Description of the test
An allergy skin test identifies which substance triggers an allergic reaction. A small amount of the substance, or allergen, is introduced to the body through the skin. If the skin reddens or swells, then the test is read as positive and the person is probably allergic to that substance.
The reaction is due to the release of histamine, a chemical naturally found in the body that causes swelling, redness, and itching (also known as a wheal). This test is usually performed or supervised by an allergist.
How often should the test be performed?
Your doctor will recommend when and how frequently this test is required.
Why is this test performed?
Allergy skin tests are performed to identify what allergen is causing allergy symptoms (such as sneezing, nasal congestion, itchy eyes, wheezing, skin rash, and swelling) so that people can avoid the trigger if necessary and plan appropriate treatment with their doctor.
There are many allergens, including foods, medications, environmental substances (such as ragweed and fungus), as well as contact allergens that irritate the skin.
Allergy skin tests take place when allergy shots are being considered. Testing may also be necessary for people with potentially serious allergic reactions or asthma.
Are there any risks and precautions?
Although an allergy skin test is generally considered safe, it does have some risk of side effects or complications: These include hives or wheals (swollen, red, itchy bumps on the skin).
Some people have extremely serious allergic reactions called anaphylactic reactions. If a person has had an anaphylactic reaction to an allergen in the past, they may not have an allergy skin test for this substance as the test might provoke a dangerous reaction.
The most serious risk of having a skin prick test is anaphylactic reaction. This reaction is a medical emergency, causing difficulty breathing and a dangerously low blood pressure. However, anaphylactic reactions with skin prick tests are rare and the allergist will be monitoring you closely.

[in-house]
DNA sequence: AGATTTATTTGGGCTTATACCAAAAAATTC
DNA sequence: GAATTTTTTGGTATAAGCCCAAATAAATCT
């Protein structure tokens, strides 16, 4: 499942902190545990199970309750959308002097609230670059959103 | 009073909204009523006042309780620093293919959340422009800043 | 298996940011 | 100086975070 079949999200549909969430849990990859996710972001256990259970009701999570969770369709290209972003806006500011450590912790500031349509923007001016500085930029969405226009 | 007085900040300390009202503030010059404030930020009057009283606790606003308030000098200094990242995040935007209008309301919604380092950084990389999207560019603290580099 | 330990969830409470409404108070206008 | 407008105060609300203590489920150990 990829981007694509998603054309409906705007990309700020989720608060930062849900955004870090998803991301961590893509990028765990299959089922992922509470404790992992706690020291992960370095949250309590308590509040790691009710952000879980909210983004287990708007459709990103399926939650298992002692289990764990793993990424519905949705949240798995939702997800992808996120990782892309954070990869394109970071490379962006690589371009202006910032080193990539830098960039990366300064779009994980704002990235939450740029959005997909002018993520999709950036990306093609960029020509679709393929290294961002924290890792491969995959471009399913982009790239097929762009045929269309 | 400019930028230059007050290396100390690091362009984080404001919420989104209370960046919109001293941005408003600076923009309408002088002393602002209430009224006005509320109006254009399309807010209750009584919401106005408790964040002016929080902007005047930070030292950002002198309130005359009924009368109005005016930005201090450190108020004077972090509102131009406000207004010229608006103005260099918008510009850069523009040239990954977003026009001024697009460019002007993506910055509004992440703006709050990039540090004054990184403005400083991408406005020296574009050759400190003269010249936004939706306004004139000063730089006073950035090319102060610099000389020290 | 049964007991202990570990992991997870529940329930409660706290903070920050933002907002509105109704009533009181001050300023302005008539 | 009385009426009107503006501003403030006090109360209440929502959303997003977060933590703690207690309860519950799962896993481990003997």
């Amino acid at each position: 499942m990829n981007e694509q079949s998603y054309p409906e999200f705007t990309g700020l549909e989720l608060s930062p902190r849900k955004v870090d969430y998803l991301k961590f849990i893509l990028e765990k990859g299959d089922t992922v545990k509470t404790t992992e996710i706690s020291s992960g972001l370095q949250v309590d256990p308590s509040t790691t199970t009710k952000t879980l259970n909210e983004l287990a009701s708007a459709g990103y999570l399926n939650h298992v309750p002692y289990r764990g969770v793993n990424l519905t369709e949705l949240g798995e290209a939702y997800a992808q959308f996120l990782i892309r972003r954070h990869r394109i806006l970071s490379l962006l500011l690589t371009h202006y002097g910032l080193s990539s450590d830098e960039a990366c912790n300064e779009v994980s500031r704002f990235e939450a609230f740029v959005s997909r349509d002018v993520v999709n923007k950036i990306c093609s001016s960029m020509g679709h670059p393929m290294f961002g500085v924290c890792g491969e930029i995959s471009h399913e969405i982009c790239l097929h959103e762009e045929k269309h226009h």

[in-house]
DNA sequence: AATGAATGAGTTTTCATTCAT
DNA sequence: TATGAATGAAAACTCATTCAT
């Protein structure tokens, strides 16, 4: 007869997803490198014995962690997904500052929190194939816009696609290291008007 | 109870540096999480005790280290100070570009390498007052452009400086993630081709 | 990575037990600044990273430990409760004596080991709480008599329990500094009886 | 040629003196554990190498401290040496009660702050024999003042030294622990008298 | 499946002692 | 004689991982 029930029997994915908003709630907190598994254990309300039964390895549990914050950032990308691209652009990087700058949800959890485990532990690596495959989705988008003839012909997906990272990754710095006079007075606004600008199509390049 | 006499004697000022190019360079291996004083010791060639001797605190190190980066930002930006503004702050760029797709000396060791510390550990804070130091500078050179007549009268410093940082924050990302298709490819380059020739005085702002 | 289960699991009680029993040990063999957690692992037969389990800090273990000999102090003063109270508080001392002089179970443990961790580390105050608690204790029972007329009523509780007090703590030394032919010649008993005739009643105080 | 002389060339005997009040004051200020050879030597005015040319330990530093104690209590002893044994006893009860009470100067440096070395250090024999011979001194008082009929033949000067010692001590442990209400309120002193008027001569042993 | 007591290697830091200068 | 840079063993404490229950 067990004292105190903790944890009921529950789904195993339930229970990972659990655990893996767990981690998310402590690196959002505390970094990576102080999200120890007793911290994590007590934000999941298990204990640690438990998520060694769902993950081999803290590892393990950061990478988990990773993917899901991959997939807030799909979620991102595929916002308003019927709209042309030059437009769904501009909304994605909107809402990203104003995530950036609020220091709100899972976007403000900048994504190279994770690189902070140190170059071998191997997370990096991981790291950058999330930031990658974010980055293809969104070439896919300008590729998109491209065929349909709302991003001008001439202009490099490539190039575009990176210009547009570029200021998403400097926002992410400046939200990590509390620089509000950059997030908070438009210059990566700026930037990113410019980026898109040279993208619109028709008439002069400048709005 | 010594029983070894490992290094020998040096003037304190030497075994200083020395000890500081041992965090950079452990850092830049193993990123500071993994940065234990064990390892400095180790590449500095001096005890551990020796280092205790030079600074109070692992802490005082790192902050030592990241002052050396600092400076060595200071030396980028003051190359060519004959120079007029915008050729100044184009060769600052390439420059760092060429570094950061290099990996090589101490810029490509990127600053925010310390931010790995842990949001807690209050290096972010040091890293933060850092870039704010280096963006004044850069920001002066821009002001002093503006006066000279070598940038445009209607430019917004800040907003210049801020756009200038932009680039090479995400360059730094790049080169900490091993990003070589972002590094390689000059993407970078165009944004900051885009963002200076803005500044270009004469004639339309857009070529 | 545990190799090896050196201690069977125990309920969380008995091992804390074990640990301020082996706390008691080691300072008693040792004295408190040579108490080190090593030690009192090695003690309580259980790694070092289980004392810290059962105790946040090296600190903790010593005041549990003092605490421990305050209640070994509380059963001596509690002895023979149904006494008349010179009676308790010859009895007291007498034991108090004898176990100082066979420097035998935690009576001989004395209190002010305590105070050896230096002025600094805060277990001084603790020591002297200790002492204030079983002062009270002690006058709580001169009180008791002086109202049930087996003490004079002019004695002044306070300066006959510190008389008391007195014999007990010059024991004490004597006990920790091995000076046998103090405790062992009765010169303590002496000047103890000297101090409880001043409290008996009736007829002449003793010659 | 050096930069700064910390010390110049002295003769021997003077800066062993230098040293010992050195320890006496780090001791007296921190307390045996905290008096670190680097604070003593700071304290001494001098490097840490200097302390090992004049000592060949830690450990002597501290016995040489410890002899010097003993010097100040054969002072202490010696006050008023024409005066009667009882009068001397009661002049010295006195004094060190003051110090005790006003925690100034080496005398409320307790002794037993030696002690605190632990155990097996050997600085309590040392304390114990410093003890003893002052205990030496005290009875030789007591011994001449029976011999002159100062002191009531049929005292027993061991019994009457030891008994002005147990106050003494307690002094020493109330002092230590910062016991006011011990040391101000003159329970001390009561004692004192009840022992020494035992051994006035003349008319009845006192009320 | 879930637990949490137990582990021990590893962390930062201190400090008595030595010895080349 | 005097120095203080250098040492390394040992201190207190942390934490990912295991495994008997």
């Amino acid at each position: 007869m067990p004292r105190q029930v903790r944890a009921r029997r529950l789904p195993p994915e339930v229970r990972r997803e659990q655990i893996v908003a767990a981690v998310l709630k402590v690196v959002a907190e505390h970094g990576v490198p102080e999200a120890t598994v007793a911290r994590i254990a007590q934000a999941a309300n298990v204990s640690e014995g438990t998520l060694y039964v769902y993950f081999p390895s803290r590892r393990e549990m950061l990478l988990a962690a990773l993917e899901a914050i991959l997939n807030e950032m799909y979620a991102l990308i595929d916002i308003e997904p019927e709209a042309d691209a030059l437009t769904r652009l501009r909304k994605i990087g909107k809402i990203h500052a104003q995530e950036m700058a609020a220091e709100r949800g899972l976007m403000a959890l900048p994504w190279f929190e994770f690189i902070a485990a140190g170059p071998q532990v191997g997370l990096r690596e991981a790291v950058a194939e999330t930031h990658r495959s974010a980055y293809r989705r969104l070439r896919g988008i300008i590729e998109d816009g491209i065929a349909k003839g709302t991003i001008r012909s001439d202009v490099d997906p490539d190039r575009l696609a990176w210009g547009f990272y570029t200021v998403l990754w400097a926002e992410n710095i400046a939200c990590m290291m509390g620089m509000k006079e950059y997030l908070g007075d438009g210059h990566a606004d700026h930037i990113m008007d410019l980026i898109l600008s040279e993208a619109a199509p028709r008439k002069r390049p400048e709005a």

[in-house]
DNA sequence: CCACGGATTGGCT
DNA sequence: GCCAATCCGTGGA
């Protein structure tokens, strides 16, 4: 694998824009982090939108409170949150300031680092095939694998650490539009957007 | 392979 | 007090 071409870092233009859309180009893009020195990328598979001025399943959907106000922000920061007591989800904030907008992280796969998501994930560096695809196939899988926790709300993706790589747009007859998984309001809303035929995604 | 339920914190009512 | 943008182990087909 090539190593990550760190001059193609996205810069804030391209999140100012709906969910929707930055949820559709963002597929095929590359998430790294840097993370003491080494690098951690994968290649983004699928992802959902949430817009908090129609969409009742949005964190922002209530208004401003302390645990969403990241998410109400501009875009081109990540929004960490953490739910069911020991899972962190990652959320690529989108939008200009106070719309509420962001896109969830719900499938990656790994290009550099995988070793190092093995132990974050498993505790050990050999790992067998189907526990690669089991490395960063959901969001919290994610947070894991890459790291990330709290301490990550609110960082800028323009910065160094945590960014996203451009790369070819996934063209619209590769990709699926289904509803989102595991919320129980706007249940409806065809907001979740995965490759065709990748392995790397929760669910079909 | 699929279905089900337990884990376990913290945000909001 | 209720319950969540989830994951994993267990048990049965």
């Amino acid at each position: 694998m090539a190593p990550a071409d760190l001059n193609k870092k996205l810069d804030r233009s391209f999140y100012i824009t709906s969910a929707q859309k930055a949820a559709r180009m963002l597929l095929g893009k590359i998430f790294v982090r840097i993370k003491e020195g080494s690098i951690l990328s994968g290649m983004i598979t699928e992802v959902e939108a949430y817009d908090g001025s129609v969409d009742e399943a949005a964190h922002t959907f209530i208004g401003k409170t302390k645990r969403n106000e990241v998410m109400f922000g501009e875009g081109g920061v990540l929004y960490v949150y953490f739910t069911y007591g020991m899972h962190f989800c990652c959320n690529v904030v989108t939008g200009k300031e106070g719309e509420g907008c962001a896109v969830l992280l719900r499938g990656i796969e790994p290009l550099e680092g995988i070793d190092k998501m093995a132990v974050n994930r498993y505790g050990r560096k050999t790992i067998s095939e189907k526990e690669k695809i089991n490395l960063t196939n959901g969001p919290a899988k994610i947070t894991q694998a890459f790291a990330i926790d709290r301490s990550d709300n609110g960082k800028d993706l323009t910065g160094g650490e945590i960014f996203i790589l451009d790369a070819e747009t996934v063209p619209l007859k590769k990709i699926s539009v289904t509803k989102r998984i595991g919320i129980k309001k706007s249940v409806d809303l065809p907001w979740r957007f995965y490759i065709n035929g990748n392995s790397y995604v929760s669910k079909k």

Skin testing may not be performed if you have certain skin conditions, such as severe eczema or atopic dermatitis.
If you are concerned about any symptoms following this test, speak to your doctor. Take the time to be sure you understand all the risks of complications and side effects as well as any precautions you or your doctor can take to avoid them. Be sure your doctor understands all your concerns.
What happens during the test?
There are three different types of skin tests.
The first is called a skin prick test or scratch test. A small amount of substance is pricked or scratched on the skin with a sterile needle. If the area becomes red, itchy, or swells, the allergy skin test is positive. If there is no reaction, the test is negative. This test is usually used to test for allergies to pollen, mould, pet dander, dust mites, and foods.
The second test is called an intradermal test. A small amount of substance is injected into the skin. The intradermal test may be done when the skin prick test is negative but the person is still thought to be allergic to that substance. This test is usually used to identify allergies to bee stings and other insect venom, or penicillin.